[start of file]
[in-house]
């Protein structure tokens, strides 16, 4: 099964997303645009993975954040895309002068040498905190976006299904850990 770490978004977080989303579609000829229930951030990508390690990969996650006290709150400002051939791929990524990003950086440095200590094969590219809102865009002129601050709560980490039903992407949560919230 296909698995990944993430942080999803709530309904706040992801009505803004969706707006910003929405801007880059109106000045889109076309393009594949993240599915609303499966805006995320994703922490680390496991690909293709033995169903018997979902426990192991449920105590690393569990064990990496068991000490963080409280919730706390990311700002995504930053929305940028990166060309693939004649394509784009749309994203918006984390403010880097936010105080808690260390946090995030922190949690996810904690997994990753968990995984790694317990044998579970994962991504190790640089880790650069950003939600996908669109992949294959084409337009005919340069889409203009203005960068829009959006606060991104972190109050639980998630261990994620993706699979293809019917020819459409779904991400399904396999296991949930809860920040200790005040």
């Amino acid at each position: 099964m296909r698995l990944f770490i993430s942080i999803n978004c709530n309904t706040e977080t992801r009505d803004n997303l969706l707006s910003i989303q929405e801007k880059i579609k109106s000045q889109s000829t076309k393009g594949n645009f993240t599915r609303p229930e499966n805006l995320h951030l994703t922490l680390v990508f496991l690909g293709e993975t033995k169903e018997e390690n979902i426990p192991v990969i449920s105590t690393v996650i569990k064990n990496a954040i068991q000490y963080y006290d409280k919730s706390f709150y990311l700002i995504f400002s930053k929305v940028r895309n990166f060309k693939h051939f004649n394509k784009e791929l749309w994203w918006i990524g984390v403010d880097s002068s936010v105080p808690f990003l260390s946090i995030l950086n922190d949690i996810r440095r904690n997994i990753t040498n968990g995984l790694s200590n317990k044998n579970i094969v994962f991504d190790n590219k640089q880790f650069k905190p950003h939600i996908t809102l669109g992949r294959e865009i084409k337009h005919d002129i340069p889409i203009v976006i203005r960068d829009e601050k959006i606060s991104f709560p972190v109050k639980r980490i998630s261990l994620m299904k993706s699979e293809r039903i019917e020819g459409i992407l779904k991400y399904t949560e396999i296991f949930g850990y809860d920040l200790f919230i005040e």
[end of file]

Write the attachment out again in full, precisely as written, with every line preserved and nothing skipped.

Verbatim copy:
[in-house]
């Protein structure tokens, strides 16, 4: 099964997303645009993975954040895309002068040498905190976006299904850990 770490978004977080989303579609000829229930951030990508390690990969996650006290709150400002051939791929990524990003950086440095200590094969590219809102865009002129601050709560980490039903992407949560919230 296909698995990944993430942080999803709530309904706040992801009505803004969706707006910003929405801007880059109106000045889109076309393009594949993240599915609303499966805006995320994703922490680390496991690909293709033995169903018997979902426990192991449920105590690393569990064990990496068991000490963080409280919730706390990311700002995504930053929305940028990166060309693939004649394509784009749309994203918006984390403010880097936010105080808690260390946090995030922190949690996810904690997994990753968990995984790694317990044998579970994962991504190790640089880790650069950003939600996908669109992949294959084409337009005919340069889409203009203005960068829009959006606060991104972190109050639980998630261990994620993706699979293809019917020819459409779904991400399904396999296991949930809860920040200790005040």
């Amino acid at each position: 099964m296909r698995l990944f770490i993430s942080i999803n978004c709530n309904t706040e977080t992801r009505d803004n997303l969706l707006s910003i989303q929405e801007k880059i579609k109106s000045q889109s000829t076309k393009g594949n645009f993240t599915r609303p229930e499966n805006l995320h951030l994703t922490l680390v990508f496991l690909g293709e993975t033995k169903e018997e390690n979902i426990p192991v990969i449920s105590t690393v996650i569990k064990n990496a954040i068991q000490y963080y006290d409280k919730s706390f709150y990311l700002i995504f400002s930053k929305v940028r895309n990166f060309k693939h051939f004649n394509k784009e791929l749309w994203w918006i990524g984390v403010d880097s002068s936010v105080p808690f990003l260390s946090i995030l950086n922190d949690i996810r440095r904690n997994i990753t040498n968990g995984l790694s200590n317990k044998n579970i094969v994962f991504d190790n590219k640089q880790f650069k905190p950003h939600i996908t809102l669109g992949r294959e865009i084409k337009h005919d002129i340069p889409i203009v976006i203005r960068d829009e601050k959006i606060s991104f709560p972190v109050k639980r980490i998630s261990l994620m299904k993706s699979e293809r039903i019917e020819g459409i992407l779904k991400y399904t949560e396999i296991f949930g850990y809860d920040l200790f919230i005040e």